The Capital Allowances (Structures and Buildings Allowances - SBAs) Regulations 2019 has finally come into force – Yes!

The question is, how will the allowance be applied and who will benefit?


SBA’s only apply to ‘new’ commercial buildings (i.e. non-residential), where all of the expenditure incurred on a project is contracted after 29th October 2018

Anything prior to this date means the project’s costs will not qualify, for example, projects which span the qualifying date will negate the ability to claim SBAs.

It’s a slow burner, with the Annual Investment Allowance not applicable, and at a flat rate of only 2% per annum over 50 years, but it does bring the UK more into line with other countries around the World.

Future purchasers will also be able to inherit the balance of unclaimed allowances, subject to complying with the written evidence requirement.

Types of Buildings

Non-residential buildings will attract SBA’s, providing they’re used for a ‘qualifying activity’ and taxable in the UK.

So, all non-residential buildings are likely to benefit, including; contracts for new build, refurbishment, alteration and extension works, even lessees incurring fit-out expenditure can claim.

The relief will not apply to furnished holiday lettings and student accommodation. In mixed use buildings, the SBA must be apportioned to omit the proportion of residential use.

Qualifying Costs

On all forms of construction work, the SBA is for the provision of the building only. It must exclude land and the cost of altering land, and any land remediation or landscaping, and acquisition fees and associated taxes.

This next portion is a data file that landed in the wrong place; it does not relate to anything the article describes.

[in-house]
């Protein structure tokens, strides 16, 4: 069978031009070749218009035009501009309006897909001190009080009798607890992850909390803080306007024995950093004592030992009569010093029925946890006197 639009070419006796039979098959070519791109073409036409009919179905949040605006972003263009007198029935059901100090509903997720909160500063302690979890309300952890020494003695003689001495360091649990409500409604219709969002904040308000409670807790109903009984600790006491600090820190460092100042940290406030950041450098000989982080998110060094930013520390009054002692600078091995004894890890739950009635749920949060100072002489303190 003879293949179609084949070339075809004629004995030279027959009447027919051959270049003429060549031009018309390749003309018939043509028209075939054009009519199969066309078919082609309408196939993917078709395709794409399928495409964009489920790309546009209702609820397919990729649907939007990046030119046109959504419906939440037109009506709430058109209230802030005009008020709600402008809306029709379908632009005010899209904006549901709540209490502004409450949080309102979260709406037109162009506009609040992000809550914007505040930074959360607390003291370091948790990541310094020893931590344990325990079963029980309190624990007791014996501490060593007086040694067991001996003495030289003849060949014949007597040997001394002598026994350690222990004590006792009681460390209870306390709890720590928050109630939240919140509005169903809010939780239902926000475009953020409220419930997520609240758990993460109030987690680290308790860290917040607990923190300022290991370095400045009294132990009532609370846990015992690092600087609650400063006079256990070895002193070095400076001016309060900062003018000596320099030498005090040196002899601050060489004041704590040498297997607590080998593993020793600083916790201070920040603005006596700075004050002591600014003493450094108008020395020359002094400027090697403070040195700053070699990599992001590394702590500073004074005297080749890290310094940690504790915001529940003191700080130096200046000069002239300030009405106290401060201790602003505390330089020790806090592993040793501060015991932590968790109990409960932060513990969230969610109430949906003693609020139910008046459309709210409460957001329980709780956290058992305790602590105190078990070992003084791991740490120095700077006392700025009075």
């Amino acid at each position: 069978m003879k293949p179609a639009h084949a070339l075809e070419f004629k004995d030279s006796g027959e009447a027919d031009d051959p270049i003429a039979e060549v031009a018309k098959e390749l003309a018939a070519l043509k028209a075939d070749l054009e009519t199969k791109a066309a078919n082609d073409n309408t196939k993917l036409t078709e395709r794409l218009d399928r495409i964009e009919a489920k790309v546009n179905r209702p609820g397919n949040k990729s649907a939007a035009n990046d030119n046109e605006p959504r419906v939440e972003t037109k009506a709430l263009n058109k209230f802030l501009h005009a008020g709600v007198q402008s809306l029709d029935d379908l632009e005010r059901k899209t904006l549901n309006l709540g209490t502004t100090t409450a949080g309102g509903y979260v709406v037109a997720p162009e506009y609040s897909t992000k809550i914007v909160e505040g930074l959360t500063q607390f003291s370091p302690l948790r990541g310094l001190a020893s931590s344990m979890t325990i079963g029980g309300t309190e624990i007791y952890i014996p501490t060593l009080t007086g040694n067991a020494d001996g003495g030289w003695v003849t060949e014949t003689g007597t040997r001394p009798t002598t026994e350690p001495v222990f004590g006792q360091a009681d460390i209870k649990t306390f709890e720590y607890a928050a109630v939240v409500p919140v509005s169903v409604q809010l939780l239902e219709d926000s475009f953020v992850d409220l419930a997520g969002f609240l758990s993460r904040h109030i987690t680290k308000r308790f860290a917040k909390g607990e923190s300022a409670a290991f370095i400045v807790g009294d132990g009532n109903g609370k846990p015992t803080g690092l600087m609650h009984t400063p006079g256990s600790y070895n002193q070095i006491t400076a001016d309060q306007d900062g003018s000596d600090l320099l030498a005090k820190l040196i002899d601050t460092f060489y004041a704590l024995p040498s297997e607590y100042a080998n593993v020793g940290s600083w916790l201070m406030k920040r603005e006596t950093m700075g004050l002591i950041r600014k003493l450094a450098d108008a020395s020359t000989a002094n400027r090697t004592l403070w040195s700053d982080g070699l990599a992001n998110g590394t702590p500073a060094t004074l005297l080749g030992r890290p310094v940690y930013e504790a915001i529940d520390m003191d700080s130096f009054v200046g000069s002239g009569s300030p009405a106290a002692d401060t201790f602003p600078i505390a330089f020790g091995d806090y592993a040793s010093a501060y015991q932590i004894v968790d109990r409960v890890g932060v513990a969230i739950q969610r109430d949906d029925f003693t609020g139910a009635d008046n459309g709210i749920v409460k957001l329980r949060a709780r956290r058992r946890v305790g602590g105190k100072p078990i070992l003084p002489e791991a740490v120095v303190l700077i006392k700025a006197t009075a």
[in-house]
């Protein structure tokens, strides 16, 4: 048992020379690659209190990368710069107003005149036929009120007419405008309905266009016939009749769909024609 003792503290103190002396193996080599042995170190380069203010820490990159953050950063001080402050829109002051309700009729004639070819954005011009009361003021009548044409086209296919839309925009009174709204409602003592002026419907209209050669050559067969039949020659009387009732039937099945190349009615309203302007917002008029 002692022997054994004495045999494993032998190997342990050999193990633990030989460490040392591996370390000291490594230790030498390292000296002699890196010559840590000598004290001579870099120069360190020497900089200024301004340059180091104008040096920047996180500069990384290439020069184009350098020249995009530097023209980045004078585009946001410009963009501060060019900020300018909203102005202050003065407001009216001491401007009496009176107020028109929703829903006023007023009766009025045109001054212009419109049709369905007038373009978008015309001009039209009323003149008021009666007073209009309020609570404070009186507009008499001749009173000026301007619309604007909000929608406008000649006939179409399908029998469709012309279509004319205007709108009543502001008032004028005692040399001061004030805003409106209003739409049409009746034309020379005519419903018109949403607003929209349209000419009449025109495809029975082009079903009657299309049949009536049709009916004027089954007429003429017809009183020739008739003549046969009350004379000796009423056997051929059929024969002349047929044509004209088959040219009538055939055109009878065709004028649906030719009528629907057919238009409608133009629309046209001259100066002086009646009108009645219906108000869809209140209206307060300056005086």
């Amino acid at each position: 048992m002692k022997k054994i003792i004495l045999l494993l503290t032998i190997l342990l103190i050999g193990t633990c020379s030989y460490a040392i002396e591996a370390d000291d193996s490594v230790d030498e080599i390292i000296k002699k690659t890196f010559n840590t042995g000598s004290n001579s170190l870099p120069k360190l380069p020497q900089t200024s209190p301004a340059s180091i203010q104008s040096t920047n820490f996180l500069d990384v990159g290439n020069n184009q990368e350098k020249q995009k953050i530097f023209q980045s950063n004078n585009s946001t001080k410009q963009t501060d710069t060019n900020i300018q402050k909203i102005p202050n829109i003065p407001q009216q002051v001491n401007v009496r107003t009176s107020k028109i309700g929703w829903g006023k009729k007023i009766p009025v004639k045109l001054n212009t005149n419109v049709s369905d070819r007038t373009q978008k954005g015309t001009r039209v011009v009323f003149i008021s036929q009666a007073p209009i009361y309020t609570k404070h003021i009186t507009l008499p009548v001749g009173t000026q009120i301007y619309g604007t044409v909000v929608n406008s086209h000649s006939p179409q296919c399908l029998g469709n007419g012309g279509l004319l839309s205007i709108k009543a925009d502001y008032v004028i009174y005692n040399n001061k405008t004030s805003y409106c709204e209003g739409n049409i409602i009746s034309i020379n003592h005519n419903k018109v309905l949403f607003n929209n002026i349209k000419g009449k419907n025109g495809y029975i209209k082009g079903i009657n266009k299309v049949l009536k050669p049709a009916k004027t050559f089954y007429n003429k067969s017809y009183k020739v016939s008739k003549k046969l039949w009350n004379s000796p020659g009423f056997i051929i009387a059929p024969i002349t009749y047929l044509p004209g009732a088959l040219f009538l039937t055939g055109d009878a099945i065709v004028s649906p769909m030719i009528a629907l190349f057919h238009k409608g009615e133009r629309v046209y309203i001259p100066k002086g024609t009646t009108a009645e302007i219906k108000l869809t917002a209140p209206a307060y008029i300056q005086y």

It will also be necessary to still ascertain the full value any plant and machinery allowances (PMA) on fixtures as these must be excluded from the SBA calculation. This means PMA’s must still be identified and valued in the usual way, before calculating the SBA on the balance of expenditure, less non-qualifying items, of course.

Only certain on-costs and project design fees are allowable in the SBA. This means the computation of the SBA’s on-costs may actually be slightly different to the on-costs applicable when arriving at a PMA claim. 

Items you cannot claim for:

  • Residential property including student accommodation and FHL’s;
  • The plant and machinery elements in the building on fixtures which must be valued separately;
  • Costs used to claim for other allowances;
  • Planning fees, loans, legal expenses financing etc;
  • Landscaping or land remediation;
  • Costs received from third parties by way of grants and contributions, (they must be netted off).



SBA allowances can be passed to future owners, but the first claimant of the SBA must produce an ‘allowance statement’ in accordance with the legislation’s guidelines to ensure the ongoing entitlement to future buyers. 

The Capital Allowances due diligence checklist and the CPSE questions relating to property purchases and the availability of Capital Allowances must therefore be extended, and appropriate warranties drafted to ensure the right documents are obtained from the sellers at the right time.  

Acquiring property direct from a developer after 29th October 2018:

If the building is new/unused, the basis for SBA is the price paid, less ‘items you cannot claim’. If the building is already used, then the SBA is based on the developer’s construction cost.

Purchases from non-developers:

If the building is unused, the SBA is based on ‘the lower of the price paid for the structure or original construction cost’. This suggests in a purchase scenario for a single purchase sum that it may be required to be broken down to exclude items that can’t be included; such as, land and fees, but this may require further clarification.

If the building is purchased as used, then the SBA will be inherited via a written value statement produced by the seller, but beware: no written statement, no allowances.

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